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by Newsweek Magazine
Septimus Winner was a Philadelphian who lived from 1826 to 1902. Under his own name he wrote on musical subjects for Graham's Magazine, authored a standard book on banjo instruction, and arranged or composed more than 2,000 numbers for violin and piano. And he wrote, "Oh, where, oh, where has my little dog gone?"
But it is as Alice Hawthorne that Winner will probably be remembered. That was the name he put on compositions such as "Listen to the Mocking Bird," which eventually made $3,000,000 for its publishers. Another product of Alice Hawthorne's pen—and the last big hit Winner produced— was "Whispering Hope," written in 1868.
Hymnlike in style, "Whispering Hope" was a great Sunday-night favorite around the parlor piano. Revived by Alma Gluck and Louise Homer on an early Victor record, the song took on a new life with a new medium. But that was still not the end of "Whispering Hope." Paul Weston, musical director for Capitol records, had heard the Gluck-Homer disk as a youngster. Looking for new material for Jo Stafford (whom he has already guided from pops to hill­billy to folk songs), Weston thought of "Whispering Hope." Combining Miss Stafford with Gordon MacRae was the next step, and the record was issued last July.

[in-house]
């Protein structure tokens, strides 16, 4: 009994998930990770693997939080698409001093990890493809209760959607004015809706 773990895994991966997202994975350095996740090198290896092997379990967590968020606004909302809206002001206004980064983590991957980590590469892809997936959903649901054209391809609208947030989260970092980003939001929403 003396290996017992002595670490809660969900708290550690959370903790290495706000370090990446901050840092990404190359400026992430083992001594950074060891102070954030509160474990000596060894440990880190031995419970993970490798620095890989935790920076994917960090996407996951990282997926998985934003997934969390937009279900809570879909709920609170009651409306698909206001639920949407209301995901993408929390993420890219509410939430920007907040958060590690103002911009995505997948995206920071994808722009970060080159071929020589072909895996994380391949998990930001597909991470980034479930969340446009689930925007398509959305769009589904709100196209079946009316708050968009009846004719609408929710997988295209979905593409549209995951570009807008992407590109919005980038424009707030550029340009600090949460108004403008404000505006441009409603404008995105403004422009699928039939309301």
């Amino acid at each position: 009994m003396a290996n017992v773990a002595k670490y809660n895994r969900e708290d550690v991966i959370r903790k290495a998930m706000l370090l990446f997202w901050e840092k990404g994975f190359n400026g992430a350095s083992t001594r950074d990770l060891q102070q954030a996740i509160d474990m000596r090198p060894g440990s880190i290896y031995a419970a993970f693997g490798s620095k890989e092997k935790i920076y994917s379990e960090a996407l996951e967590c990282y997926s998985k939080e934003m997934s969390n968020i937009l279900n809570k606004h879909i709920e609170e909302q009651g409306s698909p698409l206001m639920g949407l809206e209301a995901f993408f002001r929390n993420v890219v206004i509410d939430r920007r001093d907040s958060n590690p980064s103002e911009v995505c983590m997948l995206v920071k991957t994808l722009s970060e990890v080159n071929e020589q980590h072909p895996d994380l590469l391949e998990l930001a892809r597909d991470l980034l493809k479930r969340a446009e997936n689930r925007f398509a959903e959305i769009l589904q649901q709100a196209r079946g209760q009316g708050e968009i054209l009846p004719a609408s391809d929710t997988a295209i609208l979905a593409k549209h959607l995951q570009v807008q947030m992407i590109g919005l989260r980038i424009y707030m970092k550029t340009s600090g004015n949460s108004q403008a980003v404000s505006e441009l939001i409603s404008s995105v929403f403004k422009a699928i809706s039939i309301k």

The disk jockeys and the juke-box trade heard it with little interest. But the first month's sales of the melancholy tune went above 100,000 copies. Thereupon Decca waxed it with the Andrews Sisters, and disk jockeys began to play it—mostly on Sundays and in the evenings. And as of last week Capitol knew it had a "standard" on its hands, with a solid sale of 500,000 virtually assured. Sep Winner alias Alice Hawthorne would have been amazed.
"Reprinted by permission from Newsweek, Vol. 34, No. 14, Oc­tober 3, 1949."